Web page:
“I tried so hard and got so far, but in the end, it doesn’t even matter
I had to fall to lose it all, but in the end, it doesn’t even matter”
It’s one thing to hear the hopeless words of an honest man in an honest moment. We relate. We appreciate the honesty. But to hear Chester Bennington sing these words on the day he died, knowing death came in a truly hopeless moment, knowing that single moment steals the chance of any future hopeful moment, the words take on a different weight.
Please know you’re not the only one who hurts. You’re not the only one with questions and sadness and pain. If life feels nearly impossible, please know you’re not alone. Please know that it’s okay to be honest. You don’t have to fake it. You don’t have to play it cool. If you need help, please know you’re worth whatever help you need. If you need to talk to a counselor, if you need to call or text a hotline, if you need to step into treatment, it’s perfectly okay. You deserve whatever help you need.
Please stay alive, for every future moment. For the next album you’re going to love, for the best concert you haven’t been to yet, for your wedding or your husband or your wife, for the kids you have or dream of having. Stay alive to be surprised, by love and hope and help.
If someone you care about is struggling, please reach out. Please break the silence. Please cross the distance. Remind them they are loved. Remind them they deserve better. Encourage them to get help.
I agree that it is really important to have honest discussions about our mental health. Fully agree with this article.
But as much as I encourage people to be as open as they want to be regarding their mental health—after all, the more it’s discussed, the more informed people will be and the more we can chip away at this disabling stigma—it is possible to have too much of a good thing. As more and more people come forward to reveal their struggles, it seems others are jumping on the bandwagon, borrowing jargon from the DSM-5 and co-opting the pain. Nothing is more fashionable right now than anxiety disorders.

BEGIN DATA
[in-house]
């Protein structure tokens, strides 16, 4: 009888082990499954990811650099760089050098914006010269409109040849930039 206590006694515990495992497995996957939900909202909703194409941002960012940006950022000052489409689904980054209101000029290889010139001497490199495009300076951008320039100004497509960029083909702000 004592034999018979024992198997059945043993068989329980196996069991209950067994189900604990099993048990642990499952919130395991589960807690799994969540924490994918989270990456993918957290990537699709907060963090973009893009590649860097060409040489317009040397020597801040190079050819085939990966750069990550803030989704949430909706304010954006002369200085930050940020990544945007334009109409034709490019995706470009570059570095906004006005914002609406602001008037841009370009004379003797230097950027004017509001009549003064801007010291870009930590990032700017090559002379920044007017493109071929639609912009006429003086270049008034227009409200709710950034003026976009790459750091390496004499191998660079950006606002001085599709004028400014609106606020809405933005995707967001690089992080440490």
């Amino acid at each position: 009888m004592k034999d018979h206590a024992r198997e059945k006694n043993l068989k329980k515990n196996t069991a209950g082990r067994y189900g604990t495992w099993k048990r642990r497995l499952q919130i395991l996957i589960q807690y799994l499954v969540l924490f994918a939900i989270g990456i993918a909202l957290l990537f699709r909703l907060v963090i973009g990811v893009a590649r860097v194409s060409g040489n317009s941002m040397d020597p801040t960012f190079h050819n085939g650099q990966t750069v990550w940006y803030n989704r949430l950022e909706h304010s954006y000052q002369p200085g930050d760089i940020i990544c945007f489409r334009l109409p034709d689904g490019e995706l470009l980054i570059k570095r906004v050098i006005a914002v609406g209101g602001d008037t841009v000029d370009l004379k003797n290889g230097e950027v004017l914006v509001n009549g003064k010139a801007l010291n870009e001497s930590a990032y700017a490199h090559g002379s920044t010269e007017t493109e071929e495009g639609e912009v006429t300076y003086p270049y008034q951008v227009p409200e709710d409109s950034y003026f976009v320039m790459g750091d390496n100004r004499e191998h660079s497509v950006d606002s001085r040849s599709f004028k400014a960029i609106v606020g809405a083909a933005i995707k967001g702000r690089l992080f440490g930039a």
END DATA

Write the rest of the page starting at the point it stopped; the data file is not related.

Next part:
People have taken to exaggerating their everyday experiences and punctuating sentences with terminology appropriate for a psychiatrist’s office. They aren’t nervous about an upcoming work presentation; they have “bad anxiety.” They aren’t uncomfortable to go to a big party where they don’t know anyone; they have “social anxiety.” And they don’t get butterflies in their stomach; they have “panic attacks.”
Connection isn’t created by the things we go get, it is created by the things we go back to. So my invitation to you is simple. Don’t due something new. Find something you’re already doing with your friends, and families, and your intimate relationships, or within your communities, and do that thing over and over and over again. Do it with intention. Do it during the good times and do it during the mundane. So when the inevitable emotional storms hit you have your ritual to go back to. You have your very own anchor of connection.
Interesting stats on loneliness as a leader. Worth the time to read.
The authors cited survey findings that “half of CEOs report experiencing feelings of loneliness in their role, and of this group, 61 percent believe it hinders their performance. First-time CEOs are particularly susceptible to this isolation. Nearly 70 percent of first-time CEOs who experience loneliness report that the feelings negatively affect their performance.”
Your first reaction may be: cry me a river.
Corporate CEO behavior and lavish salaries haven’t exactly instilled empathy. Should we care if billionaires like Mark Zuckerberg or Jeff Bezos aren’t reaching the top of Maslow’s hierarchy of needs?
I would argue, any leader’s isolation has negative ramifications on others. And it’s not just CEOs who experience this kind of loneliness — it’s team managers, entrepreneurs, and community leaders too. In fact, anyone who finds themselves peerless can feel isolated. This isn’t good for decision-making, culture, or performance.
Thirdly, there are few specific statutory services targeted to helping middle-aged men. For example a recent Statistics Canada report noted that there were 627 shelters for abused women and zero for abused men, even though men make up around 50 per cent of abuse victims.